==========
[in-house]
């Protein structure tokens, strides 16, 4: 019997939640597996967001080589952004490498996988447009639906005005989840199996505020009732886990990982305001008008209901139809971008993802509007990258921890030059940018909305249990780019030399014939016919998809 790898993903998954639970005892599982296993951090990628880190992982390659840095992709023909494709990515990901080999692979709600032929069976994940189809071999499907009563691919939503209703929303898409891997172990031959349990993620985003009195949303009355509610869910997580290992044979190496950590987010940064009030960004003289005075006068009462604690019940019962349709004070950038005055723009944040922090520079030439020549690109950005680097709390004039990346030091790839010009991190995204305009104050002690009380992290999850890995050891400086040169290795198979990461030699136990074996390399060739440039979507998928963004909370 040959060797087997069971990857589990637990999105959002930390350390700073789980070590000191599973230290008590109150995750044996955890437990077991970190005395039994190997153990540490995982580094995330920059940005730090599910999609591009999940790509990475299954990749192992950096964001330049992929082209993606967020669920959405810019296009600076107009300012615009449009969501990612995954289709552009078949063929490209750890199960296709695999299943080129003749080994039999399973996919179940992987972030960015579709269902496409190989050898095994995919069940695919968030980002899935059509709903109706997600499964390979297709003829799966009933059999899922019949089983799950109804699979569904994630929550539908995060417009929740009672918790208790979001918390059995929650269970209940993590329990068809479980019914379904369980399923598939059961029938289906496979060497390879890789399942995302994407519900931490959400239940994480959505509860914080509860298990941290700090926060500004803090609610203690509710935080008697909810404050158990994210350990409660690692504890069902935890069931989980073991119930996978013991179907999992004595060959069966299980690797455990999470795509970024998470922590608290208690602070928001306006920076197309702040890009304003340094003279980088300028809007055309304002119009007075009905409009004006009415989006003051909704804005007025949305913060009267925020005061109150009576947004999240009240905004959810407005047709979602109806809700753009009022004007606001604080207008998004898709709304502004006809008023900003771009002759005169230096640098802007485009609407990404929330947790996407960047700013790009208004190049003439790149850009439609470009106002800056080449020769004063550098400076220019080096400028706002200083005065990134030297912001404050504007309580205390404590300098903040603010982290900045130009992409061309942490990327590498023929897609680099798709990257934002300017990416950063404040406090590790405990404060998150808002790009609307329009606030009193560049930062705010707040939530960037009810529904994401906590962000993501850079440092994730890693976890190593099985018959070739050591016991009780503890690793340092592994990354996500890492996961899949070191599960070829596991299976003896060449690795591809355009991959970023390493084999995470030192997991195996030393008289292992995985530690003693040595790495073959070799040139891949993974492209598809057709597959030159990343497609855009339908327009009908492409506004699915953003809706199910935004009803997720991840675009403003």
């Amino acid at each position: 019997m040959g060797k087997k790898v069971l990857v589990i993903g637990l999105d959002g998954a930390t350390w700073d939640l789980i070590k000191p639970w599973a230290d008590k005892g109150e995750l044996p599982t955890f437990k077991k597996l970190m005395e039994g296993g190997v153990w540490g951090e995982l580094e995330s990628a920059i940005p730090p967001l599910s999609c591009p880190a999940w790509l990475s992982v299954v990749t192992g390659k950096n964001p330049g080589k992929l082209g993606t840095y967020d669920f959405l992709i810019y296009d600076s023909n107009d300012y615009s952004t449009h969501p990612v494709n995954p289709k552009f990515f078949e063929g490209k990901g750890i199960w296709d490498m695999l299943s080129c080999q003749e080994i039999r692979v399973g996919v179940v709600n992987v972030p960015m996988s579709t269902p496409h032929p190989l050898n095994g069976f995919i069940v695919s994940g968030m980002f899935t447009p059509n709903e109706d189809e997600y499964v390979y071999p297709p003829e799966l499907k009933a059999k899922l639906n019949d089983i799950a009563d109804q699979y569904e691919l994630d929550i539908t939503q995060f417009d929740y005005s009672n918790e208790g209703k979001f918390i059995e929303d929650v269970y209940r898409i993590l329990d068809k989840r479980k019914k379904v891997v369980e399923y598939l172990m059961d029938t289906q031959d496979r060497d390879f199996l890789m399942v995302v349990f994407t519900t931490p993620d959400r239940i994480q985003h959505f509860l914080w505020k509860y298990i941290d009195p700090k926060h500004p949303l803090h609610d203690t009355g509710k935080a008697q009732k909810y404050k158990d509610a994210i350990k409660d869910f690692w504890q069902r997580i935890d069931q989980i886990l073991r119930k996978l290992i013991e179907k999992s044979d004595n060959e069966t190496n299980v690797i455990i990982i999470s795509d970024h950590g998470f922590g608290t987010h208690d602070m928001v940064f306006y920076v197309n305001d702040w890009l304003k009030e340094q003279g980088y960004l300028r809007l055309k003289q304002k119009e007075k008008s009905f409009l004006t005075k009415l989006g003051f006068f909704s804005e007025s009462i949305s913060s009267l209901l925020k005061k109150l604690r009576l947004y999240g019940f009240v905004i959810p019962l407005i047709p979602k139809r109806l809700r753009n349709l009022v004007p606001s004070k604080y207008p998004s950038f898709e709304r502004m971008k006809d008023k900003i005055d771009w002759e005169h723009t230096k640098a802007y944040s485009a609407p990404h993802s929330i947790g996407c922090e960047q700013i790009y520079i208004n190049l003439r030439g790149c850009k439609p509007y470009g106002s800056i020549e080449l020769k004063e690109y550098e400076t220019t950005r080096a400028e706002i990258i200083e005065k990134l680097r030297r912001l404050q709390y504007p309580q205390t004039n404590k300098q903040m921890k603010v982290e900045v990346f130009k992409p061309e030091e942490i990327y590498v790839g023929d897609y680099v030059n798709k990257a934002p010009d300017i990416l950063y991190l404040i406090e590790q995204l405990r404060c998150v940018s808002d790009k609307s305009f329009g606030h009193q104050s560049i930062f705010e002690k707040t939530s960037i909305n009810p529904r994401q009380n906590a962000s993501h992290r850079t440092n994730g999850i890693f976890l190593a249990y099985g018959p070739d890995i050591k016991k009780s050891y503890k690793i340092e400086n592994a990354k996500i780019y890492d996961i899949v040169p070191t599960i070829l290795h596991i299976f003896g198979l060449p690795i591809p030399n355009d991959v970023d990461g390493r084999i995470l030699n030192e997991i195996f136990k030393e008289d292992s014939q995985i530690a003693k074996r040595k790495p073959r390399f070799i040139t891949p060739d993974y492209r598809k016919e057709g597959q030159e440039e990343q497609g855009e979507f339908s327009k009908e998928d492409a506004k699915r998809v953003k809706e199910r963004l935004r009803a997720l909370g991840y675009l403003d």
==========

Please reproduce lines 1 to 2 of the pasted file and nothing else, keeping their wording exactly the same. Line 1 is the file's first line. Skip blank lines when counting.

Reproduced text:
[in-house]
């Protein structure tokens, strides 16, 4: 019997939640597996967001080589952004490498996988447009639906005005989840199996505020009732886990990982305001008008209901139809971008993802509007990258921890030059940018909305249990780019030399014939016919998809 790898993903998954639970005892599982296993951090990628880190992982390659840095992709023909494709990515990901080999692979709600032929069976994940189809071999499907009563691919939503209703929303898409891997172990031959349990993620985003009195949303009355509610869910997580290992044979190496950590987010940064009030960004003289005075006068009462604690019940019962349709004070950038005055723009944040922090520079030439020549690109950005680097709390004039990346030091790839010009991190995204305009104050002690009380992290999850890995050891400086040169290795198979990461030699136990074996390399060739440039979507998928963004909370 040959060797087997069971990857589990637990999105959002930390350390700073789980070590000191599973230290008590109150995750044996955890437990077991970190005395039994190997153990540490995982580094995330920059940005730090599910999609591009999940790509990475299954990749192992950096964001330049992929082209993606967020669920959405810019296009600076107009300012615009449009969501990612995954289709552009078949063929490209750890199960296709695999299943080129003749080994039999399973996919179940992987972030960015579709269902496409190989050898095994995919069940695919968030980002899935059509709903109706997600499964390979297709003829799966009933059999899922019949089983799950109804699979569904994630929550539908995060417009929740009672918790208790979001918390059995929650269970209940993590329990068809479980019914379904369980399923598939059961029938289906496979060497390879890789399942995302994407519900931490959400239940994480959505509860914080509860298990941290700090926060500004803090609610203690509710935080008697909810404050158990994210350990409660690692504890069902935890069931989980073991119930996978013991179907999992004595060959069966299980690797455990999470795509970024998470922590608290208690602070928001306006920076197309702040890009304003340094003279980088300028809007055309304002119009007075009905409009004006009415989006003051909704804005007025949305913060009267925020005061109150009576947004999240009240905004959810407005047709979602109806809700753009009022004007606001604080207008998004898709709304502004006809008023900003771009002759005169230096640098802007485009609407990404929330947790996407960047700013790009208004190049003439790149850009439609470009106002800056080449020769004063550098400076220019080096400028706002200083005065990134030297912001404050504007309580205390404590300098903040603010982290900045130009992409061309942490990327590498023929897609680099798709990257934002300017990416950063404040406090590790405990404060998150808002790009609307329009606030009193560049930062705010707040939530960037009810529904994401906590962000993501850079440092994730890693976890190593099985018959070739050591016991009780503890690793340092592994990354996500890492996961899949070191599960070829596991299976003896060449690795591809355009991959970023390493084999995470030192997991195996030393008289292992995985530690003693040595790495073959070799040139891949993974492209598809057709597959030159990343497609855009339908327009009908492409506004699915953003809706199910935004009803997720991840675009403003």